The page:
EARLY ROME AND THE
GREATER ROMAN EMPIRE.
EMPERORS CAME AND WENT.
MEN AND WOMEN LOVED AND DIED.
BUT THE FOOD…
ITS TRADITIONS AND RECIPES
STAND THE TEST OF TIME.
ITS EMBRACE REACHING
THE CRADLE OF EARLY MAN.
PASSED ON FROM MOUTH
TO EAR AND REBORN AGAIN.
THE BIRTH OF THIS RESTAURANT
IS ALL OF ME.
THE DARK CORNERS THAT
ARE ALSO HELD TIGHTLY
BY THE BOND OF LAUGHTER
AND THE DEEP UNSHAKABLE
KNOWING OF BELONGING.
MICHAEL P DEARTH
Baduzzi offers an Italian fix with a stop-off in New York for styling and menu tips. It’s a labour of love for owner Michael Dearth, who also owns The Grove. Benjamin Bayly is executive chef at both eateries and his innovation and dedication shine through in Baduzzi’s rustic yet labour-intensive menu as much as in the dishes he creates at the more formal offering. Baduzzi means meatballs and here they are taken seriously. Well-seasoned crayfish and savoy cabbage meatballs served with a gutsy carrot sauce are very good, as are the grilled Wagyu versions with onion gravy and salsa verde. Other stars included buttered maltagliati with duck and porcini ragu and quality wood-fired meats. Knowledgeable staff guide you through a wine list rich with led-known Italian imports. In brief: An Italian job delivered with pizzazz and integrity.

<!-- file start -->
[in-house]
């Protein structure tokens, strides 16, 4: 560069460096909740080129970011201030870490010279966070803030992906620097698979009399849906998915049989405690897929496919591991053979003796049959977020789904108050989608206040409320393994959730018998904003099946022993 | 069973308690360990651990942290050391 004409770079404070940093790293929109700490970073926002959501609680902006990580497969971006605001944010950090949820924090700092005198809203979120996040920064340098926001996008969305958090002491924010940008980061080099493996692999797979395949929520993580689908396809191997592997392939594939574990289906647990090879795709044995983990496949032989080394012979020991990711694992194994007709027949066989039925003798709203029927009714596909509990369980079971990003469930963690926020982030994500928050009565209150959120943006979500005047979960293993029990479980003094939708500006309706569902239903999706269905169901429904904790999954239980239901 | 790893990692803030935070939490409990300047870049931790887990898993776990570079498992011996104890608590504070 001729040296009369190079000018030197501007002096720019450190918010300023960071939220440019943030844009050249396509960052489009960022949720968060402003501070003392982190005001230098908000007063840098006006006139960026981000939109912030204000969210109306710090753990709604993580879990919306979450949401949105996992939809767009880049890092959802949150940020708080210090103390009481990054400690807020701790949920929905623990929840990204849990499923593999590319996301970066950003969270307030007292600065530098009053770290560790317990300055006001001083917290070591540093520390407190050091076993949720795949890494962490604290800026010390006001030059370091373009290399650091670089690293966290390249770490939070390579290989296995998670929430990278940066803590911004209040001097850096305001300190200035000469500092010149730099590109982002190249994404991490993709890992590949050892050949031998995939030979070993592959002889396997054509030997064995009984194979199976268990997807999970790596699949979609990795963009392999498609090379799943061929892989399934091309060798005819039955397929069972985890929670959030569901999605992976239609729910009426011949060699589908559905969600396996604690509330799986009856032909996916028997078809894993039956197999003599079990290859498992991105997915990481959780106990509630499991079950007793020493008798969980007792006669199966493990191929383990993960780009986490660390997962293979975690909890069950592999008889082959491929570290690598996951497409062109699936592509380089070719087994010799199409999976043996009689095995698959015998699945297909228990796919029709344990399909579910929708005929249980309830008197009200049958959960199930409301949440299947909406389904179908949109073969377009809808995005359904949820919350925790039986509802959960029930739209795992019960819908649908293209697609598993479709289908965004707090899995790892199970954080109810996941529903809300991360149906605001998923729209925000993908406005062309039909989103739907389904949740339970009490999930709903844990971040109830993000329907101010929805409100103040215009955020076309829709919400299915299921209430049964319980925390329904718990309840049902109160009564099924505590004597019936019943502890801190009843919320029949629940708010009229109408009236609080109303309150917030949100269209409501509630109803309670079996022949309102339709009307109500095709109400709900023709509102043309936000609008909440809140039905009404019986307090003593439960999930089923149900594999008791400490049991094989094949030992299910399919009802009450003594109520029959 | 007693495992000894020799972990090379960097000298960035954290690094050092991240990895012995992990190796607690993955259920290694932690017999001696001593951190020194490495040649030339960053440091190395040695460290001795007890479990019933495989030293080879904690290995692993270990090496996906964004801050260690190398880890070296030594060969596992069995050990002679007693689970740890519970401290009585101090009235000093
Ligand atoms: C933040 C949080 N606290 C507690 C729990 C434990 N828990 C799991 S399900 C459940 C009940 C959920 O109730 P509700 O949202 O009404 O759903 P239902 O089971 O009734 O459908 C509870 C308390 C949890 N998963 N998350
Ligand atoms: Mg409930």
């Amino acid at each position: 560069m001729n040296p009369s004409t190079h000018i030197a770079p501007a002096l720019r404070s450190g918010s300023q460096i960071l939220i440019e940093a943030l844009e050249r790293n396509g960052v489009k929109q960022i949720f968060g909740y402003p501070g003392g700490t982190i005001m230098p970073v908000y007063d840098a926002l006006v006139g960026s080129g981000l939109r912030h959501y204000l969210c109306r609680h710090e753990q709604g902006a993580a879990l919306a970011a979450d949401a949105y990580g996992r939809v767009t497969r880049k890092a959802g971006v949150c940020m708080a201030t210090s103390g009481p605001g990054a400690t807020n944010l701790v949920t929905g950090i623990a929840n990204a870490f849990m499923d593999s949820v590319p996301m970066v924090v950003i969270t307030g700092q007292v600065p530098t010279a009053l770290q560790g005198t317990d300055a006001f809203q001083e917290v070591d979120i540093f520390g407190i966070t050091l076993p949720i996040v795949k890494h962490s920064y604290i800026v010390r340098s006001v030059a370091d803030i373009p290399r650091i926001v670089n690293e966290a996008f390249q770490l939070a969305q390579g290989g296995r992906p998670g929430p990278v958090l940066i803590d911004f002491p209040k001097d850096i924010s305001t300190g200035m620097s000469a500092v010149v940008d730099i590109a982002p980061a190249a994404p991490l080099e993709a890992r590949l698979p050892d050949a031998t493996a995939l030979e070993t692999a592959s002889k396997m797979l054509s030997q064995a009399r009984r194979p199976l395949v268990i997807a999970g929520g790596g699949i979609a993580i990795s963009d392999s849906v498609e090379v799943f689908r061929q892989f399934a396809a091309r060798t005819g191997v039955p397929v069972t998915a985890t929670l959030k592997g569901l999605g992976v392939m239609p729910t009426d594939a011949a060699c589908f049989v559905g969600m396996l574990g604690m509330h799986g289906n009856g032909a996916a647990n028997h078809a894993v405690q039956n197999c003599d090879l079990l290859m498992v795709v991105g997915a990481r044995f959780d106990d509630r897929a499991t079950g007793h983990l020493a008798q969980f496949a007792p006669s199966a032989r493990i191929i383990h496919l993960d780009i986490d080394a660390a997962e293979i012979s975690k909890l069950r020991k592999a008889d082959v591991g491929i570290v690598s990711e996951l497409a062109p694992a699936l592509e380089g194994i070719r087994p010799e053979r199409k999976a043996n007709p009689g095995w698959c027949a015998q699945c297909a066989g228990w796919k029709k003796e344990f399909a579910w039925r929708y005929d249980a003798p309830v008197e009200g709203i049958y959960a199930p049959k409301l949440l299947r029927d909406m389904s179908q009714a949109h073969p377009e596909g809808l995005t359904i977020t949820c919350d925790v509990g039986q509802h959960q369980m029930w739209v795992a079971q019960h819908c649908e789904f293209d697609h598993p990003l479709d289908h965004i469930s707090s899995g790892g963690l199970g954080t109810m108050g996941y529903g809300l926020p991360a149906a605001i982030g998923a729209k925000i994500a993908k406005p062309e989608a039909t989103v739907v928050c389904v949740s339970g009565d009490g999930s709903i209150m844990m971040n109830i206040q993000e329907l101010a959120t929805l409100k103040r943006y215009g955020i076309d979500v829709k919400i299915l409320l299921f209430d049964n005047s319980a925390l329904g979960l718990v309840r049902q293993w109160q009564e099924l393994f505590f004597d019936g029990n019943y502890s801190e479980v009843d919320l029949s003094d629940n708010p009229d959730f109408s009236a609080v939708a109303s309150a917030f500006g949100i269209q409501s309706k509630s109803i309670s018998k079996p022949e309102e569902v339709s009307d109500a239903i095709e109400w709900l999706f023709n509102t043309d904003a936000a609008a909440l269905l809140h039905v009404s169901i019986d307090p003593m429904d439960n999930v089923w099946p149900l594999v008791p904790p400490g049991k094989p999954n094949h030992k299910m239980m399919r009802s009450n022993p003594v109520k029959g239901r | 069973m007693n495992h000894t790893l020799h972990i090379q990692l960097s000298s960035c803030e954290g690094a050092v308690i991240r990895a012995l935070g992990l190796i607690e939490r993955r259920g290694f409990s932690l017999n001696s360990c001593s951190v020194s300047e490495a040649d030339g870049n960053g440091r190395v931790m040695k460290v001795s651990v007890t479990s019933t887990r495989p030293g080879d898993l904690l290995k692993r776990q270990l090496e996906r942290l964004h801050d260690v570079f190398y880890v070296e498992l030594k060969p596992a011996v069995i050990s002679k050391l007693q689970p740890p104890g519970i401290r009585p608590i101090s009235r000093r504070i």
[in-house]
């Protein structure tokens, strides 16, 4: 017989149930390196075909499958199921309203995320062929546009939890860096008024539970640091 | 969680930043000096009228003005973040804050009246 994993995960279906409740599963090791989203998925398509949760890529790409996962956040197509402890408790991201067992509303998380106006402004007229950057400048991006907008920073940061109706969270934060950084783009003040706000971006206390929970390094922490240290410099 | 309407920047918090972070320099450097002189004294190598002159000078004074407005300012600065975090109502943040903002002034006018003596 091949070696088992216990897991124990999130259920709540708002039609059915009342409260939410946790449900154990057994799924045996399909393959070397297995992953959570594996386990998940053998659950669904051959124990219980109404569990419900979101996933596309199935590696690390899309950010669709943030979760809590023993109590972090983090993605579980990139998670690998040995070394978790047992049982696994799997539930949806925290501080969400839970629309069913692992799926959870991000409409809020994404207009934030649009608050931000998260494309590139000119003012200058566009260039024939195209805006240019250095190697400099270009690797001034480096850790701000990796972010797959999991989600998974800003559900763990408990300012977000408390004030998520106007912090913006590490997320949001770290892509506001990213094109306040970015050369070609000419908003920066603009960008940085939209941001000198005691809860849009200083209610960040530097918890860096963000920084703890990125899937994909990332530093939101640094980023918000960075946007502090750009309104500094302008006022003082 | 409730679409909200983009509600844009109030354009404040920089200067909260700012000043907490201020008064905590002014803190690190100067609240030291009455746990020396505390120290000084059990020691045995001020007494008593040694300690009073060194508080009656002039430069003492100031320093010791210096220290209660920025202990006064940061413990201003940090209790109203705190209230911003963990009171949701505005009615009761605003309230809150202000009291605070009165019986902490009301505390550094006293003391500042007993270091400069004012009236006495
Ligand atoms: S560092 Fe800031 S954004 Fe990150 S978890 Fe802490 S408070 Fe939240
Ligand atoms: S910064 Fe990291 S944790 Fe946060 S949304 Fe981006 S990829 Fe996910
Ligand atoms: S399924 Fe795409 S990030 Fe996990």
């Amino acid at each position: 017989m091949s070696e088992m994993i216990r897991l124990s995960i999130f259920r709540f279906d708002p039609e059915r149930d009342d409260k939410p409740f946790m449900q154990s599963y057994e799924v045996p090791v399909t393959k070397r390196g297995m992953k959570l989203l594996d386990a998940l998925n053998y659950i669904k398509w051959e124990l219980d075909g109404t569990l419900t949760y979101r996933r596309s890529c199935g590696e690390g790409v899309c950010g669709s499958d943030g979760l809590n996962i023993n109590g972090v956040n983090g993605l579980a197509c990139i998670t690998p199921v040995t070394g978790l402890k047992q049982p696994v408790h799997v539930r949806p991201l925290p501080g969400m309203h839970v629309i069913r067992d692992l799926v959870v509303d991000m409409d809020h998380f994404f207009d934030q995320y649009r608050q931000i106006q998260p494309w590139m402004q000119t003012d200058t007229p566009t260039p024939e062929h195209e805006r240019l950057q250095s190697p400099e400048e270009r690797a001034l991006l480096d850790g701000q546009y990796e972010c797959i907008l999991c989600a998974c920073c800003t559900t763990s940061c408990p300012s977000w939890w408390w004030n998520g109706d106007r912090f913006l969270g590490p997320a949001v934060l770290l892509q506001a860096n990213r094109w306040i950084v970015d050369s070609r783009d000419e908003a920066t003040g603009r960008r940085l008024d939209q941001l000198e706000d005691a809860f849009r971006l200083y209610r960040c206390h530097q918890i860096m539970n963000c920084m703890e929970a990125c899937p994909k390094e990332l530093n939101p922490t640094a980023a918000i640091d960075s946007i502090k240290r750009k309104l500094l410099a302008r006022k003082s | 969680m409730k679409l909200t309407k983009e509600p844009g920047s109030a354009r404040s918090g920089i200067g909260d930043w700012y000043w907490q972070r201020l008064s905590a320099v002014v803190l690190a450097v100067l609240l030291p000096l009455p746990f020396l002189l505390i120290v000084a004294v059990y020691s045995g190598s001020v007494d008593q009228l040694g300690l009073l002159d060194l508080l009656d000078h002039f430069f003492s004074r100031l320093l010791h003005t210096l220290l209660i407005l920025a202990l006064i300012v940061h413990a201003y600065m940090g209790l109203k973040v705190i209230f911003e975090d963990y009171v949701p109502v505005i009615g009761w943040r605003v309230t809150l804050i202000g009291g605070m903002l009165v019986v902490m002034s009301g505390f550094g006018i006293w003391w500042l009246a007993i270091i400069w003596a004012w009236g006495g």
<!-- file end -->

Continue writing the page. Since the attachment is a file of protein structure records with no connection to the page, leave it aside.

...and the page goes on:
The trouble with some top chefs is that they forget they're making your dinner. It's an occupational hazard for restaurant reviewers that they put up with all sorts of fashionable culinary nonsense when what they really want to do is have a meal. So when something like Baduzzi happens, we tend to weep with pleasure. I will endeavour to restrain myself in what follows. Baduzzi is the creation of one of the city's very top restaurateur/chef combinations: Michael Dearth and Benjamin Bayly of The Grove, which has quite rightly occupied a special place in the affections of Auckland diners since 2004. They've done so by never forgetting that you've come for dinner: Bayly makes food that tastes like food rather than some concoction prepared for the edification of the kitchen. Unsurprisingly, the same philosophy underpins their pair's new venture in the Wynyard Quarter. The restaurant is what might be called upmarket downmarket - "food of the people", it promises on the front of the menu - a place where pleasure comes first. The restaurant's name is that of some of Dearth's forebears, I assume (it is not explicitly stated), old black-and-white portraits of whom adorn the menu, along with an Italian proverb that means "you don't grow old when you're at the table". Given the speed with which things happen, that's a promise that's easy to keep. The atmosphere is classy but not at all stuffy, thanks to a handsome but understated fitout - leather banquettes, marble tables, bentwood chairs and high-mounted tilted mirrors that expand the space and emphasise its busy cheerfulness. You won't get a booking here unless you're a group of eight or more; you wait for a table at the bar, which is no great hardship. But if that doesn't appeal, it may be worth arriving for dinner, as we did, in the late afternoon rather than the early evening. I've heard it described as a meatball restaurant, which conjures up to me images of gingham tablecloths, and swarthy men with large napkins tucked into their collars. It's not like that at all, but there is a menu section called polpette, which is the Italian word for meatballs, along with the primi and secondi piatti you expect in an Italian restaurant. (There are also excellent vegetarian options). These are not Mamma's meatballs: ones made with crayfish and chickpea are delicate but satisfying, allowing the sweetness of the fish to come through; wild red deer is mixed with mushrooms and celeriac to make a big and brassy taste that would go well with a rich red wine; lamb and thyme ones have a whiff of lemon. I'd preceded this with flame-grilled sardines - why is this lovely fish so rarely used? - paired with golden raisins, pine nuts and feta. Elsewhere on the table, a salad of dreamily tender squid with a subtly tangy dressing and a superb three-level dish of veal bolognese and creamy eggplant topped with mozzarella were meeting with great approval. Space precludes my going on at great length about the chicken saltimbocca (small folded parcels stuffed with sage-infused creme fraiche) which were superbly discharged, if a tad salty; and hearty pasta dishes (rabbit ravioli, and a flat pasta with a duck and mushroom ragu). Two of three desserts were also quite sublime: a chocolate torta and a semi-freddo, sticky with honey and toffee. The evening's sole false note was the cannoli - a ricotta-stuffed pastry of Sicilian origin - whose fried dough had a distastefully fatty taste that bordered on the rancid. It's worth noting that, although individual dish prices are very reasonable (meatballs start at $12; primi at $15; secondi at $18), the servings are small, and a good feed with wine will come in a $70 a head. But there is an exuberance about this place that makes it a memorable and joyful experience. It will certainly be full long after it's stopped being fabulously fashionable. Verdict: Go now - or sooner if possible.